23 Oct 2009

Sri Lankan 'execution' video: the view from DC

Sri Lanka has dismissed a US State Department report into alleged war crimes as unsubstantiated. The report does not accept Colombo’s assertion that a video broadcast by Channel 4 News apparently showing the execution of nine Tamil captives was a fake.

The United States government has not accepted Sri Lankan claims that a video broadcast by Chanel 4 News apparently showing Sri Lankan soldiers executing Tamils is a “fake”.

The film – sent to us by an independent group of Sri Lankan journalists – was broadcast in August this year. Since then, the Sri Lankan government has commissioned experts to analyse the film and concluded it wasn’t genuine.

But a report released by the US State Department says there has yet to be any “independent” analysis of the pictures, which were said to have been recorded by a soldier on his mobile phone. Sri Lanka has resisted calls by the UN for an independent investigation into this and other alleged war crimes.

The comments on the video came in the 63-page US State Department report on possible war crimes committed by both sides in the final showdown with the Tamil Tigers. Sri Lanka has dismissed as “unsubstantiated” claims recorded within the report.

The Foreign Ministry in Colombo says the litany of horrors is “devoid of of corroborative evidence”.

It insists that the practice of the Government of Sri Lanka is aways to investigate credible and well-substantiated allegations and that it has an unbroken record of the rule of law remaining paramount. International human rights groups dispute that.

Credible and well-substanitated evidence was indeed hard to come-by for State Department investigators. The report notes (on page 9) the denial of access to eyewitnesses and to the war zone itself, where ordinarily forensic evidence-gathering might have yielded answers. “There are allegations,” it says, “that Sri Lankan government restrictions were part of a systematic attempt to hide violations of International Humanitarian Law and human rights abuse.”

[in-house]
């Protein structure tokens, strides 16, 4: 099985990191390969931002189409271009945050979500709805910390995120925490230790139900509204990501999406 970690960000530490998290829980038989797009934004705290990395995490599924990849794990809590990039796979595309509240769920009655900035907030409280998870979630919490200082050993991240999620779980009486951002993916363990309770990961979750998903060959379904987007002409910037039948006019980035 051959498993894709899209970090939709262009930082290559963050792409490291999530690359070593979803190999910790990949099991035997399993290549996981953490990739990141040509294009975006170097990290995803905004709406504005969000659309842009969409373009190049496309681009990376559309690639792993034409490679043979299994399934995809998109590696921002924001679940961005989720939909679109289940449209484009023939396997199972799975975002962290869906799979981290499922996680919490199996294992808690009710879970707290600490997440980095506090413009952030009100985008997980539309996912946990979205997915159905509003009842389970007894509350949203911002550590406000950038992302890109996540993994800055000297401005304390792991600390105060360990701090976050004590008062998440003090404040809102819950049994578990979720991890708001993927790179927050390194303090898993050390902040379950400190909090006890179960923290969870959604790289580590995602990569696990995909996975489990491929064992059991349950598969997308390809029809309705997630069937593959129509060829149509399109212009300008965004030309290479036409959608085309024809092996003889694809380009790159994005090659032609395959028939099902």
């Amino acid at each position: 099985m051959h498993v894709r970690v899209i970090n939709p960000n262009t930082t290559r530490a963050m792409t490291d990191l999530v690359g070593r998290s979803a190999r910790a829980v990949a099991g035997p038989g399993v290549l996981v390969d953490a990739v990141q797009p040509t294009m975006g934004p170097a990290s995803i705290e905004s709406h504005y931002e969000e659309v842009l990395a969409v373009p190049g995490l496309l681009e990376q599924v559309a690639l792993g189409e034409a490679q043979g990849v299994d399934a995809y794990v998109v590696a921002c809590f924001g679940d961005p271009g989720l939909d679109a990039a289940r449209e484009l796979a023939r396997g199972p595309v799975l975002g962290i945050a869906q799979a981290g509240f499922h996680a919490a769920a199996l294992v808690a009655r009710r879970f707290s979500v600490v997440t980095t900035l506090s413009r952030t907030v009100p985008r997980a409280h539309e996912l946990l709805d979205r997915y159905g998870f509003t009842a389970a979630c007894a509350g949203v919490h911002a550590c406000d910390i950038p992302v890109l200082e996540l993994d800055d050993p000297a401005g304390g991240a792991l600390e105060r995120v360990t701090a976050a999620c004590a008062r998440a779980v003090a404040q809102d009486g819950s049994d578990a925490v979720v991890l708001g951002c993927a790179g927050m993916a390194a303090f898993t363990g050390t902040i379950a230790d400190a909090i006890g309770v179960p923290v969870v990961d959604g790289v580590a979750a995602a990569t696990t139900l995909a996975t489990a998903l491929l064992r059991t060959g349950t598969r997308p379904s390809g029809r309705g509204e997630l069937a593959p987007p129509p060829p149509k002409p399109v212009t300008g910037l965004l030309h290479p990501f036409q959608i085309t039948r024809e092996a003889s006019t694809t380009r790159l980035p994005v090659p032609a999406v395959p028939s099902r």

On 25 August this year, a group of exiled Sri Lankan journalists obtained a video which they sent to Channel 4 News. It purported to show the extrajudicial execution of nine naked, blindfolded Tamil men by Sri Lankan government forces. Channel 4 News’s report on this video unleashed a barrage of criticism from the Sri Lankan government, which denounced the footage as a fake.

There were protests against Channel 4 News in London and Colombo, a big online petition and a formal complaint has been lodged against the programme. Channel 4 News was accused of engaging in a deliberate propaganda campaign against Sri Lankan citizens.

Elsewhere though, the execution video, apparently filmed by a Sri Lankan soldier on a mobile phone, created alarm. Philip Alston, the UN’s Special Rapporteur on Torture Extrajudicial Executions said Sri Lanka’s investigations into the footage did not meet the criteria of “impartial” and that he could not accept Colombo’s assertion that the video was a fake.

Now the State Department report has come to the same conclusion. Implicit in its reporting of the emergence of this footage (on page 45) is an acknowledgement that the Sri Lankan government has not proved it to have been forged.

The report states –

“In late August an organization received a video clip from January which allegedly showed the summary execution of nine bound and naked Tamils by SLA soldiers. The video was supposedly filmed by a soldier present at the scene. Since the video’s release, the GSL has analyzed the clip and issued a statement identifying specific aspects of the video which it claims proved it to be forged. However, there has been no independent analysis of the footage.”

Three paragraphs above this, the video footage is mentioned in the context of “common article 3 of the Geneva Conventions.” That article, to which Sri Lanka is a signatory, states that “members of armed forces who have laid down their arms shall in all circumstances be treated humanely”. Acts that are prohibited under this law of war are violence, murder and cruel and degrading treatment of prisoners.

Last night, US State Department spokesman Ian Kelly urged Sri Lanka to take staps to “thoroughly investigate” what he described as “credible claims of atrocities”.

The US government now joins the UN expert in this field in respectfully disagreeing with the government in Colombo in its continued assertion that with the execution video, there is nothing credible to investigate.

The US Congress, which commissioned the war crimes report, must now decide on what action to take upon its findings.